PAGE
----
Giving Back & Giving Hope



Earlier this spring, Winston-Salem State University had a huge win! They were one of two HBCUs (Historically Black Colleges and Universities) selected by a panel of judges to each receive a $100,000 American Heart Association (AHA) grant as part of the AHA’s first-ever EmPOWERED to Serve Urban Health Accelerator. This WSSU’s student-led project takes aim at food insecurity and addresses disparities in chronic disease rates, which are highest among racial/ethnic minority and low-income populations, and they are already putting the dollars to work in our community!

As part of the project, the Rams Fitness Academy (RFA) camp was conducted this summer, with over 80 campers enrolled in the 6-week session. Monday through Friday, these campers were provided with a nutritious breakfast and lunch, healthy snacks, physical activities, health literacy, academic enrichment, and life skills classes. In addition, campers were provided with several enrichment activities, including an introduction to gardening, developing a podcast, assisting with the artistic development of the Simon Green Atkins Community Garden Mural, and fun field trips.

Other camp activities included RFA Community Day, which included activities focusing on educational enrichment and career development. The Winston-Salem Fire Department provided experiential learning activities, and STEM activities were facilitated by staff from the Malloy Jordan /East Winston Heritage Center Public Library of Forsyth County.

RFA staff also conducted WSSU Career and College Prep Day to provide campers an occasion to explore future career opportunities. Campers engaged with WSSU professionals from the University’s Campus Police, Financial Aid Department, and coaches from the Department of Athletics.

During the camp’s American Heart Association Day, campers received information on heart health, a visit from the American Heart Association’s mascot, Thumper, and cooking lessons from the AHA’s Triad Mobile Kitchen with Chef N’gai Dickerson. Campers gained knowledge on the importance of eating heart-healthy and how to prepare healthy snacks.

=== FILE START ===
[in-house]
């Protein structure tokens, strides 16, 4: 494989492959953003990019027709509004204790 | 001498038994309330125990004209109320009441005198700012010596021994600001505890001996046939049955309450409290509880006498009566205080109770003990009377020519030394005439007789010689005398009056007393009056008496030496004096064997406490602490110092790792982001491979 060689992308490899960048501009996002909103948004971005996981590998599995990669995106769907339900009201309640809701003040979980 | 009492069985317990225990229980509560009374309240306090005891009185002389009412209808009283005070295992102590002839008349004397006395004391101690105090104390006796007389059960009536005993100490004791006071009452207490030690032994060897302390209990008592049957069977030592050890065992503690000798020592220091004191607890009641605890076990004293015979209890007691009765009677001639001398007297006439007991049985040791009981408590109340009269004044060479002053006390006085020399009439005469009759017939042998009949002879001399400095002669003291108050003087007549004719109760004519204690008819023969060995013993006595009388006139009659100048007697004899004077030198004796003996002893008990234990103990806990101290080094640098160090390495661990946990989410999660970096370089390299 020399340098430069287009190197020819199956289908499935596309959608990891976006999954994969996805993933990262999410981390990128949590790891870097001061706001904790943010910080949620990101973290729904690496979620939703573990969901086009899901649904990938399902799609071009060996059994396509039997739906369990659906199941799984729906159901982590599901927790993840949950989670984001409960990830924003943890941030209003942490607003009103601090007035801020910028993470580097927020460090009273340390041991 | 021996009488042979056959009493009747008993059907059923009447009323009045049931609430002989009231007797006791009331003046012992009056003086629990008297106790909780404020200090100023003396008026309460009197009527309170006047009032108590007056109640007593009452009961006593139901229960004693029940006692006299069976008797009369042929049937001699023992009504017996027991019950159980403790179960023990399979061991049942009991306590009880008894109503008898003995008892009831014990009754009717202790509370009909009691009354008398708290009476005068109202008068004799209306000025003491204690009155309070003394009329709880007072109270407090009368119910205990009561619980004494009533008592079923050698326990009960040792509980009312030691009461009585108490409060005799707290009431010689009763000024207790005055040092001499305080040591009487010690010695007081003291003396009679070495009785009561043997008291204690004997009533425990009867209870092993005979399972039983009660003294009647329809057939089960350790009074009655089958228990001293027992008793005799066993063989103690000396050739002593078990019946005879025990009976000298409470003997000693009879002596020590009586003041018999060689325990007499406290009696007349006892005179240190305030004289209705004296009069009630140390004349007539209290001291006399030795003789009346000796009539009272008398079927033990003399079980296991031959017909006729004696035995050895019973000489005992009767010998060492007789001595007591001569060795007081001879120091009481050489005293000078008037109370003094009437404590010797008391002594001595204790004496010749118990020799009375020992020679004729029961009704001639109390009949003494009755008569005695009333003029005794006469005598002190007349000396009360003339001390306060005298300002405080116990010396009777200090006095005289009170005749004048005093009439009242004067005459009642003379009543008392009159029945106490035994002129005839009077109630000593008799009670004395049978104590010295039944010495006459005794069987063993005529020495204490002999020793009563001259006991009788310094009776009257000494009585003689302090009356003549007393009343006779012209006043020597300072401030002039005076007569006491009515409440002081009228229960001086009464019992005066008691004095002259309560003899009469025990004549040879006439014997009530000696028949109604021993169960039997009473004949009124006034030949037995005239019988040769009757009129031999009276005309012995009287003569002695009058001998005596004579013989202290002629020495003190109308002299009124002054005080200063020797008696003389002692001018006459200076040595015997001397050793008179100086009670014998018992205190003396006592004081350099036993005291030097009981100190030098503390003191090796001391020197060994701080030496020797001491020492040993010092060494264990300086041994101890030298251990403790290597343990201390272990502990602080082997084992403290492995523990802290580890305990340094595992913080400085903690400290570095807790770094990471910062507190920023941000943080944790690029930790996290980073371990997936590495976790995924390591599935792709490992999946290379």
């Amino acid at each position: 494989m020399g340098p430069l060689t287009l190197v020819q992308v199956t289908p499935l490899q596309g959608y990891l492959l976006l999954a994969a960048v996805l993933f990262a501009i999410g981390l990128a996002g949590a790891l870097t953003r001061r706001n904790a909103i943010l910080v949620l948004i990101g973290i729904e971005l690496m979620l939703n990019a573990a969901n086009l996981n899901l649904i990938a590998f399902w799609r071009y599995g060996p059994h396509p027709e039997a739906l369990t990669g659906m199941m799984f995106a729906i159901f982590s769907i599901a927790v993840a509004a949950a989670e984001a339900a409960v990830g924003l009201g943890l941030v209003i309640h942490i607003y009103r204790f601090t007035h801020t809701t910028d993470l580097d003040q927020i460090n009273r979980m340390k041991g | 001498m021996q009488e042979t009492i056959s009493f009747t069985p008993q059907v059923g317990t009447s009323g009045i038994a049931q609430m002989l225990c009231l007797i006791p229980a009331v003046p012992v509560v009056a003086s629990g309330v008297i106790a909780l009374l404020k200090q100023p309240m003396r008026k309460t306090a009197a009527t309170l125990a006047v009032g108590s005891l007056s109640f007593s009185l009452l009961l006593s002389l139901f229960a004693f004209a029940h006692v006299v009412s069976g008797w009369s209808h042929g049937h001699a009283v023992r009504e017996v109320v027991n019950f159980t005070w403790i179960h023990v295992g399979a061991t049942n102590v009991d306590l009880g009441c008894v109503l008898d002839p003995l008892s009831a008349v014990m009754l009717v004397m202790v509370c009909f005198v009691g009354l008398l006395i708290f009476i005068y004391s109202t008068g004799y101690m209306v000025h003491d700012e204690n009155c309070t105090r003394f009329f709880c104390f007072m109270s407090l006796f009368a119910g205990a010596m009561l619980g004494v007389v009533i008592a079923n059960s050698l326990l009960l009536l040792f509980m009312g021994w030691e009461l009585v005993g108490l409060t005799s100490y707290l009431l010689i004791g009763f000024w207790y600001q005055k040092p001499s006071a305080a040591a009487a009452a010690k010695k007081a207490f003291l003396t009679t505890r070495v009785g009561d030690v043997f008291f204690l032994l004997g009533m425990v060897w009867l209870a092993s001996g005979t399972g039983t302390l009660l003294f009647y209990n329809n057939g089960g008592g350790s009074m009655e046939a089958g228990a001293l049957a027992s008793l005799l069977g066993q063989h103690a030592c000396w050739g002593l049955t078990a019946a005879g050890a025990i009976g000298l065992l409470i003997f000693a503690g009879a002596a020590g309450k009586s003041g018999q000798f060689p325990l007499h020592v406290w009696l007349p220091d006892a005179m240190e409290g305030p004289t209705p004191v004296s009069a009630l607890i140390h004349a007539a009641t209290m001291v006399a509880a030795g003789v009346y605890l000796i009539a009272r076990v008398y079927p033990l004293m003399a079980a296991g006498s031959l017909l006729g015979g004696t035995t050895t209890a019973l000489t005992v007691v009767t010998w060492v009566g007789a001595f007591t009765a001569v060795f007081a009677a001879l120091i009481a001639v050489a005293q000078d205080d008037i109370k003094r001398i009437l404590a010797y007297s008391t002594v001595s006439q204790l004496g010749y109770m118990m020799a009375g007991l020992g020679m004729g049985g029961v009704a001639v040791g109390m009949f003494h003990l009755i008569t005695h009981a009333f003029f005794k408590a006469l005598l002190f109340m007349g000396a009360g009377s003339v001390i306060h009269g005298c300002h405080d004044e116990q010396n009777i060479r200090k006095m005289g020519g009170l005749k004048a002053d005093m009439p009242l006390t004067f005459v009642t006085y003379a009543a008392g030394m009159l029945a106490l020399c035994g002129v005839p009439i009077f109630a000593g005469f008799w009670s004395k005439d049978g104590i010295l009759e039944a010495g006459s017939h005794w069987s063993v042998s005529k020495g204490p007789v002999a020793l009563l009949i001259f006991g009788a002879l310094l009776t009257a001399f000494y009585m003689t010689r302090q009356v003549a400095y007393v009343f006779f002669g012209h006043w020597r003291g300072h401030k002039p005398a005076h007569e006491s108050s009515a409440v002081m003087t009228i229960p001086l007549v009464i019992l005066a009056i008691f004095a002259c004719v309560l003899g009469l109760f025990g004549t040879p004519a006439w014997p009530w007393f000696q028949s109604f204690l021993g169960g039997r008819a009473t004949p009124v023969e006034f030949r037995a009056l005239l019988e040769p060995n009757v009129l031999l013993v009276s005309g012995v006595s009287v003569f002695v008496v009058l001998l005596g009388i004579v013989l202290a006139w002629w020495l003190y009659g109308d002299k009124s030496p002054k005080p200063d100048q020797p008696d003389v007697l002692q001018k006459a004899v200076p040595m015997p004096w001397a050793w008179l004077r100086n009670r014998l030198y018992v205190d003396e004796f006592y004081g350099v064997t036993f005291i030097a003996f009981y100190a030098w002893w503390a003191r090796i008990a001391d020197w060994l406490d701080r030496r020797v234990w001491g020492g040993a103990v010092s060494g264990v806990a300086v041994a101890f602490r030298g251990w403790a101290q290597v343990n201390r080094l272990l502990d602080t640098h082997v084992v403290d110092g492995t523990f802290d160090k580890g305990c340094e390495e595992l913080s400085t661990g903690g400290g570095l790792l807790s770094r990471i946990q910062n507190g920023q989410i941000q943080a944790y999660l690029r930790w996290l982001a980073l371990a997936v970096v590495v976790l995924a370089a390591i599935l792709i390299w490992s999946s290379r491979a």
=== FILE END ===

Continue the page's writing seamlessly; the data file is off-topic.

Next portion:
The camp’s culminating event was a Showcase and Awards Day Ceremony, where campers’ families were invited to attend. The Showcase provided campers with an opportunity to share some of the many things they learned during the six-week experience.

“The success of the Rams Fitness Academy is due to engaged families, strong community partnerships, and an excellent staff. We take pride in addressing the health and well-being of our children by means of what we feel is a strategic and well-designed program that educates, motivates, and empowers our campers and their families to live healthy lifestyles. Campers and their family members often share stories of how they are exercising together more and trying healthier food options,” shared Dr. Cynthia Williams Brown, Chair & Associate Professor, Department of Health, Physical Education & Sport Studies for Winston-Salem State University. “The impact of the AHA grant over the next two years will help us increase our opportunities to address the root causes of persistent disparities and strategically continue advancing steps forward on the path to health equity.”

The AHA’s EmPOWERED to Serve Urban Health Accelerator- HBCU Leadership Summit was developed to address critical needs and social issues – in and around campuses – that impact the ability of individuals to attain optimal health. The AHA called on HBCUs from Maryland, DC, Virginia, North Carolina, and South Carolina to help solve some of today’s most complex problems, including removing social and societal barriers.

Nineteen schools answered that call and submitted ideas for a chance to move forward to the Showcase event and on April 29, WSSU presented their exhibit and made their final pitch to the judges at the International Civil Rights Center & Museum in downtown Greensboro and were awarded the funding to make their plans come to fruition.

The funding for the American Heart Association’s EmPOWERED to Serve Urban Health Accelerator – HBCU Community Wellness Challenge was made possible by the Barbara Houston Historically Black Colleges and Universities Legacy Award and through the support of Mr. John Houston, III.

“Every member of our community should be able to achieve well-being supported by the places they live, learn, work, pray, and heal,” said Jennifer Lawson, Executive Director of American Heart Association in the Triad. “We are excited to work alongside WSSU to increase the opportunity for all of our neighbors to live longer, healthier lives.”

 


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